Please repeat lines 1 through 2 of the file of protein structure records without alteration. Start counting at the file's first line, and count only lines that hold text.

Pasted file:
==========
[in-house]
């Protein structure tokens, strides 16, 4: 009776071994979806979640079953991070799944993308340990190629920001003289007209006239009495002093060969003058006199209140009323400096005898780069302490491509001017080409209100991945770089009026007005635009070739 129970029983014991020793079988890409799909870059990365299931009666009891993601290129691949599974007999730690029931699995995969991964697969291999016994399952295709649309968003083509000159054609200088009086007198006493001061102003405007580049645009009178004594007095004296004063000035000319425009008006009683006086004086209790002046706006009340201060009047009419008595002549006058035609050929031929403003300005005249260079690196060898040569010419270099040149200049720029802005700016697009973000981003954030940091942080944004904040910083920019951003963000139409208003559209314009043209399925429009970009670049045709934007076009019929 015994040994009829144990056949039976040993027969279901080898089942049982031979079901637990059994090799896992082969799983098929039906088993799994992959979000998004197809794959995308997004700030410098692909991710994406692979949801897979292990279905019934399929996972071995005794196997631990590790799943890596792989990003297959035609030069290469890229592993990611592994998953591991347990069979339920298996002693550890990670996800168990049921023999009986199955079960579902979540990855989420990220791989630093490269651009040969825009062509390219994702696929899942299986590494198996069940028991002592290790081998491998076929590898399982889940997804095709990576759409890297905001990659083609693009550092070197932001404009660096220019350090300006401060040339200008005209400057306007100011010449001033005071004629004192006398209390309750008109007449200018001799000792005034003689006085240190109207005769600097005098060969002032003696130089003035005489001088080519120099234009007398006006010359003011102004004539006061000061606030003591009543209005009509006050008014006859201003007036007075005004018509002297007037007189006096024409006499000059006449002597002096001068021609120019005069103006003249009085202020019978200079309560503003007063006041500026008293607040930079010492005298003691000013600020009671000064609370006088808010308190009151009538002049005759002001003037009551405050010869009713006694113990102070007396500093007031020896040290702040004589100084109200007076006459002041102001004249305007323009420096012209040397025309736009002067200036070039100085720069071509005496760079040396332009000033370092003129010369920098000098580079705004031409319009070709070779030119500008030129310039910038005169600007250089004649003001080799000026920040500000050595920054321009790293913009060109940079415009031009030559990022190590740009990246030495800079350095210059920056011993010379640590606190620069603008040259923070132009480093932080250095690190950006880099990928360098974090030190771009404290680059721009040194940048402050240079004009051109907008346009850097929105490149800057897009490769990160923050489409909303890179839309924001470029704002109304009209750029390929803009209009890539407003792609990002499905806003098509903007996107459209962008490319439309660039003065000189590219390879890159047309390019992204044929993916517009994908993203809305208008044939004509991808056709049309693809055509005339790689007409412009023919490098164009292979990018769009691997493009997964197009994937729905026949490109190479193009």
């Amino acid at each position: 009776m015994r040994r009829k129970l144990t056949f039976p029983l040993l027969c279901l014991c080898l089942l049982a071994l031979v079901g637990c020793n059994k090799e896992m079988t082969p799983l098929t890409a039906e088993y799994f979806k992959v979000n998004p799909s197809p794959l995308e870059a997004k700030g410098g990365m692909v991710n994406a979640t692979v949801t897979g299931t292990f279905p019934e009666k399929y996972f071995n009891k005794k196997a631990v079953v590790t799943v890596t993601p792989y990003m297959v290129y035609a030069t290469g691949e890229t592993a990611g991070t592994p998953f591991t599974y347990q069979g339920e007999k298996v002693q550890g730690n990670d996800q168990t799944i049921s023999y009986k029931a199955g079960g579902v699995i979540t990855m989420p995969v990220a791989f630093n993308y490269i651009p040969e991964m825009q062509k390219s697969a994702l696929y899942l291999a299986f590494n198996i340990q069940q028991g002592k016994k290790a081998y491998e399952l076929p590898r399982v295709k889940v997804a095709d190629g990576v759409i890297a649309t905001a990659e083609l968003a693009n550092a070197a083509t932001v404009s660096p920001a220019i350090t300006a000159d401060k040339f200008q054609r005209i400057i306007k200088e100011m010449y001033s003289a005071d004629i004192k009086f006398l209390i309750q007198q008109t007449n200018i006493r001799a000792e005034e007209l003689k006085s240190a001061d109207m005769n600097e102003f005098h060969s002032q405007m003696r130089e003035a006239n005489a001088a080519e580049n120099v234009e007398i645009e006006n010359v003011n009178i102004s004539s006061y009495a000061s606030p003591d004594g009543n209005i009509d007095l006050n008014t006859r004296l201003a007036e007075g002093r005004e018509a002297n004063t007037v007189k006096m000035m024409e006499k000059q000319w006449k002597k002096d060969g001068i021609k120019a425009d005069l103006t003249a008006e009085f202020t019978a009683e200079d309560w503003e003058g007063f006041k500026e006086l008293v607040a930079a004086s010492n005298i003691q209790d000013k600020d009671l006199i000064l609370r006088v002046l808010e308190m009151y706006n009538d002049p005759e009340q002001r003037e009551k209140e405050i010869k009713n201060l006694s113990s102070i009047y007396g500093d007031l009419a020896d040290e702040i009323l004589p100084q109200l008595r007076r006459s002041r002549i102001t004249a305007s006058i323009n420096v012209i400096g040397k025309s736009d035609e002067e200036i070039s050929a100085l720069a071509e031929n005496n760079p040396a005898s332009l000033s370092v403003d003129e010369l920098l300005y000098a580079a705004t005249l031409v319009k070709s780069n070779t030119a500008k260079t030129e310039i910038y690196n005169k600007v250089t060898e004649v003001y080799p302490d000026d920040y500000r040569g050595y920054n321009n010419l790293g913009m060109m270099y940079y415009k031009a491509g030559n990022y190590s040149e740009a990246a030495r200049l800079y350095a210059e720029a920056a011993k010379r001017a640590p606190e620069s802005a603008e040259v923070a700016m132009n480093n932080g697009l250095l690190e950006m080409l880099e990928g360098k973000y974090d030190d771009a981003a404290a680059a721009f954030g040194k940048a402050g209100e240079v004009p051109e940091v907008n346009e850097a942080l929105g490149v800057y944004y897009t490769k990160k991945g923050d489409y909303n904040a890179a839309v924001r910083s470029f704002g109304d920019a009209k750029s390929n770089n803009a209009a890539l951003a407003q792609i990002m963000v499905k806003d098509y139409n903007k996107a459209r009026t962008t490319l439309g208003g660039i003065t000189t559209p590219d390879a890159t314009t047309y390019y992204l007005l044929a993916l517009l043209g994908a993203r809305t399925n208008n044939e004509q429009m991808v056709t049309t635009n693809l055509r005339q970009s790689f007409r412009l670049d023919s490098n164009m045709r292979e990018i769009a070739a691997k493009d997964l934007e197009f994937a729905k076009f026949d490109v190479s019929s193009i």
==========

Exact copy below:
[in-house]
């Protein structure tokens, strides 16, 4: 009776071994979806979640079953991070799944993308340990190629920001003289007209006239009495002093060969003058006199209140009323400096005898780069302490491509001017080409209100991945770089009026007005635009070739 129970029983014991020793079988890409799909870059990365299931009666009891993601290129691949599974007999730690029931699995995969991964697969291999016994399952295709649309968003083509000159054609200088009086007198006493001061102003405007580049645009009178004594007095004296004063000035000319425009008006009683006086004086209790002046706006009340201060009047009419008595002549006058035609050929031929403003300005005249260079690196060898040569010419270099040149200049720029802005700016697009973000981003954030940091942080944004904040910083920019951003963000139409208003559209314009043209399925429009970009670049045709934007076009019929 015994040994009829144990056949039976040993027969279901080898089942049982031979079901637990059994090799896992082969799983098929039906088993799994992959979000998004197809794959995308997004700030410098692909991710994406692979949801897979292990279905019934399929996972071995005794196997631990590790799943890596792989990003297959035609030069290469890229592993990611592994998953591991347990069979339920298996002693550890990670996800168990049921023999009986199955079960579902979540990855989420990220791989630093490269651009040969825009062509390219994702696929899942299986590494198996069940028991002592290790081998491998076929590898399982889940997804095709990576759409890297905001990659083609693009550092070197932001404009660096220019350090300006401060040339200008005209400057306007100011010449001033005071004629004192006398209390309750008109007449200018001799000792005034003689006085240190109207005769600097005098060969002032003696130089003035005489001088080519120099234009007398006006010359003011102004004539006061000061606030003591009543209005009509006050008014006859201003007036007075005004018509002297007037007189006096024409006499000059006449002597002096001068021609120019005069103006003249009085202020019978200079309560503003007063006041500026008293607040930079010492005298003691000013600020009671000064609370006088808010308190009151009538002049005759002001003037009551405050010869009713006694113990102070007396500093007031020896040290702040004589100084109200007076006459002041102001004249305007323009420096012209040397025309736009002067200036070039100085720069071509005496760079040396332009000033370092003129010369920098000098580079705004031409319009070709070779030119500008030129310039910038005169600007250089004649003001080799000026920040500000050595920054321009790293913009060109940079415009031009030559990022190590740009990246030495800079350095210059920056011993010379640590606190620069603008040259923070132009480093932080250095690190950006880099990928360098974090030190771009404290680059721009040194940048402050240079004009051109907008346009850097929105490149800057897009490769990160923050489409909303890179839309924001470029704002109304009209750029390929803009209009890539407003792609990002499905806003098509903007996107459209962008490319439309660039003065000189590219390879890159047309390019992204044929993916517009994908993203809305208008044939004509991808056709049309693809055509005339790689007409412009023919490098164009292979990018769009691997493009997964197009994937729905026949490109190479193009």